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James Deakin | all galleries >> Travel >> Philippines, My Philippines >> Bayan Ko: A Balikbayan tour through the Philippines > Driving in the Philippines
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Driving in the Philippines
James Deakin

Driving in the Philippines

I write about cars because I love them and I love driving. I like the feeling. I love having my own personal space with me wherever I go. I'm never too far away from something familiar. I love my car because it is as much about my own private little space as it is about transportation. Its like a best friend – it's always there for you. They really are wonderful things, and I thank God for every day that I'm mobile.

I just wished everyone knew how to drive well. Then we would all be able to enjoy the road so much more. Just so there's no confusion, driving is not the same thing as operating a motor vehicle. Learning to operate a vehicle is the easy part and shouldn’t take longer than a single afternoon. Driving is a skill that we should continue to hone for the rest of our lives. Even memorizing the road rules will only cover the tip of the iceberg; understanding the psyche of driving is what will ensure our survival in the urban jungle. For example, an experienced driver can already tell just by reading into body language when someone is about to change lane even before they indicate their intention or start tugging at the wheel. The unwritten rule here is, however: when you sense that, you will now speed up to close the gap. At least for men.

Another thing you will never be told about in driving school or find in a road rulebook is the chapter that covers the driver’s coma. This is a phenomenon wherein a driver totally ignores the fact that there are other road users out there that weren’t present during the day they feel they were elected as the mobile human speed limiters. Or moving chicanes, if you will. You will find these people hogging the left lane of every expressway, doing their bit to keep everyone traveling at a pre-prescribed 42km/h.

Then there is the professional counter-flower. (Driving against the flow of traffic.) He shares the same IQ as a cauliflower. The rhyming part is no coincidence. He genuinely feels that his time is more valuable than all those who have waited patiently in line combined. But here’s the trick: He activates a secret and powerful force field around his car that serves as total immunity for his selfish and dangerous act – the hazard light. Newsflash: Hazard lights DO NOT legalize bad driving. Do they honestly think that it protects them? It only serves as a flashing sign saying, “I’m an idiot, I know. Now let me through” Same goes for the wang wang, (siren) except it’s in stereo. An audiovisual moron.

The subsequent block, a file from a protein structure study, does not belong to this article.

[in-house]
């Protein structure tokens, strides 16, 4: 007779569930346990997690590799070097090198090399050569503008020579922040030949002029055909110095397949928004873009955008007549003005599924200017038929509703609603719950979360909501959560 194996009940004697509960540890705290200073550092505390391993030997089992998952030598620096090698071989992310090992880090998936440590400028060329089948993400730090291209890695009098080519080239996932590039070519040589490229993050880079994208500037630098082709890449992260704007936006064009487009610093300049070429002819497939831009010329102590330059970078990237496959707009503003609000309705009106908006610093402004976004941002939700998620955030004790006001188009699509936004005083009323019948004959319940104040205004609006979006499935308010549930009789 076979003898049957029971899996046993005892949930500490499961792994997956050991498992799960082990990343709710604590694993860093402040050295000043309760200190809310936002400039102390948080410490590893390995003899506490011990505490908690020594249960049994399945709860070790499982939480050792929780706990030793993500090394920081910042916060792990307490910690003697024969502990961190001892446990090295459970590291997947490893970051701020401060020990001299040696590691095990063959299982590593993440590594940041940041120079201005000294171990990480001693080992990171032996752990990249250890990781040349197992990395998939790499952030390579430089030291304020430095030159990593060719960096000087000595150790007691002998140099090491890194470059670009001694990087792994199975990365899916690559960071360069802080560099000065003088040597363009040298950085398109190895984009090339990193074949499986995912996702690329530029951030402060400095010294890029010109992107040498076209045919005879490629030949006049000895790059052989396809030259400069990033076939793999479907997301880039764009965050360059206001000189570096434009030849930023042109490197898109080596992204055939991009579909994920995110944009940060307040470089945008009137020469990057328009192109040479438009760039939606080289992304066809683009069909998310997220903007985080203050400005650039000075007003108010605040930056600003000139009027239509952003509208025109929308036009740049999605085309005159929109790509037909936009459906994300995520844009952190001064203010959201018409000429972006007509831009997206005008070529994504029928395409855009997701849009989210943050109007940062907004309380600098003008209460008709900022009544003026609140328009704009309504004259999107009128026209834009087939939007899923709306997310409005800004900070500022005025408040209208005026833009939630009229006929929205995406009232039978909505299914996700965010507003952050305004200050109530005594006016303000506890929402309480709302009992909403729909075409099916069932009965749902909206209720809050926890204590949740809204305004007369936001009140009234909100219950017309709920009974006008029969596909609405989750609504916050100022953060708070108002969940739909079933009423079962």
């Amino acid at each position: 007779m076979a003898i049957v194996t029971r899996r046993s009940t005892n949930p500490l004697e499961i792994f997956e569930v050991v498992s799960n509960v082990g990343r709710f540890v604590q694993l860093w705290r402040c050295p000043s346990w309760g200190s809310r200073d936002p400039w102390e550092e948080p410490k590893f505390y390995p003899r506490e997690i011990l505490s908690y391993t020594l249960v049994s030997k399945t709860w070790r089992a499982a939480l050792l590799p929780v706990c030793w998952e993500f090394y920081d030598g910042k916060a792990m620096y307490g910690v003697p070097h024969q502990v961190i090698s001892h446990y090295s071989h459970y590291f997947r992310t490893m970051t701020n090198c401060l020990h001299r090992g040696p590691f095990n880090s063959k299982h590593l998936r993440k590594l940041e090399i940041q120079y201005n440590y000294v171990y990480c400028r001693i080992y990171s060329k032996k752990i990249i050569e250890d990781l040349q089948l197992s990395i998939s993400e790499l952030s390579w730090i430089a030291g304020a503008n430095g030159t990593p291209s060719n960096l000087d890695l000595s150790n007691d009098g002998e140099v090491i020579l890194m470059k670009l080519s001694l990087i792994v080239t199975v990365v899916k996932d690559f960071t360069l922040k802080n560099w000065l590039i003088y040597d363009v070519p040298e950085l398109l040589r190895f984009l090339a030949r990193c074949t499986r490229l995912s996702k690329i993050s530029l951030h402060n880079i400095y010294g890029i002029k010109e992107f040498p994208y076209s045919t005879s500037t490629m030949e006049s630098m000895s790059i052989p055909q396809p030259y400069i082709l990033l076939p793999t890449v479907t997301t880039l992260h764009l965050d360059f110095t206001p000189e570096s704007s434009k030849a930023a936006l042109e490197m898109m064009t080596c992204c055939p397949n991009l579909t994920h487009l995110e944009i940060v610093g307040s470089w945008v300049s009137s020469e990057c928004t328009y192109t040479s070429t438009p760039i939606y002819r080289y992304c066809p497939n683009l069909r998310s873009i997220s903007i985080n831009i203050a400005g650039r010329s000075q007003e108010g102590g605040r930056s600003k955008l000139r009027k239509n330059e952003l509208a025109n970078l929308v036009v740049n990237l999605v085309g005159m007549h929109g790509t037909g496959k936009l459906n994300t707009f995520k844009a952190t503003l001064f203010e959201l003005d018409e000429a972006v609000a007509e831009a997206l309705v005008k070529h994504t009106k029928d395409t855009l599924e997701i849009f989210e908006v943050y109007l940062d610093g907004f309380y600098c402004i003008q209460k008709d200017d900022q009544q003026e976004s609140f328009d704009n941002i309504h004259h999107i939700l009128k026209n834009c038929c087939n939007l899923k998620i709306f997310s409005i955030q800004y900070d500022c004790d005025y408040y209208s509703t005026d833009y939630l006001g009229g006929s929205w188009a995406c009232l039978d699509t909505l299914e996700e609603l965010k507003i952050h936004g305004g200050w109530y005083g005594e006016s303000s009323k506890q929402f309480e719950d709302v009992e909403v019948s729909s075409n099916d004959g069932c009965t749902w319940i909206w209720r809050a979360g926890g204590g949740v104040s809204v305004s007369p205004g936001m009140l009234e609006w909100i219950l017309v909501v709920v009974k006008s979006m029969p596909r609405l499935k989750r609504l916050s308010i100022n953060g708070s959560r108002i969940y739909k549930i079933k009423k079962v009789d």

One of my favorites is ‘the gridlocker’. Here’s a person committed to blurring the line between the animal and the plant kingdom, and is obviously a member of the latter. His motto is quite simple: “If I can’t go anywhere, neither can you.” This person cannot grasp the concept of an open intersection policy, and will risk life and limb to protect the patch of road in front of him. Or her. I know that the Filipino dream is to own a piece of land, but this does not include the six square feet right in front of your bumper.

One thing that all of these characters have in common is that as soon as they realize the mayhem they have caused, they immediately develop tunnel vision – a strange and unexplained condition that temporarily renders all those around their vehicle invisible. Their survival becomes entirely dependant on avoiding eye contact. When they can’t help but feel the weight of your stare, they will instinctively fidget with the rear view mirror, organize their coin compartments, try and remove that stubborn stain from the roof lining or reach for a cell phone and pretend to text. And to think they believe they had us all fooled – we’re on to you!

If you’ve ever eaten in a lousy restaurant and have tried desperately to get the attention of an inattentive waiter that has mastered the art of looking anywhere but at you, you will relate to what I’m saying. You appreciate a fine restaurant from an eatery because you feel that dining is an art that is very different from eating. Those that have traveled and have a zest for life will agree that life is meant to be experienced and each moment enjoyed, which is why living is not the same as existing. Then there are those like me, that have a passion for motoring, who really believe that operating a motor vehicle is completely different from driving.

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Ryan 12-Mar-2010 00:30
Our roads especially in the cities are already cramped because of too much cars...add it up with drivers with lack of or no discipline at all makes it worst.
mike 10-Nov-2009 10:15
dave, i assume we both reside in the same
dave 23-Jul-2006 21:57
Sorry to tell you that its' not only in the Philippines. Same thing happens here 90% bad drivers, 10%knows how to drive. Its' all over the earth.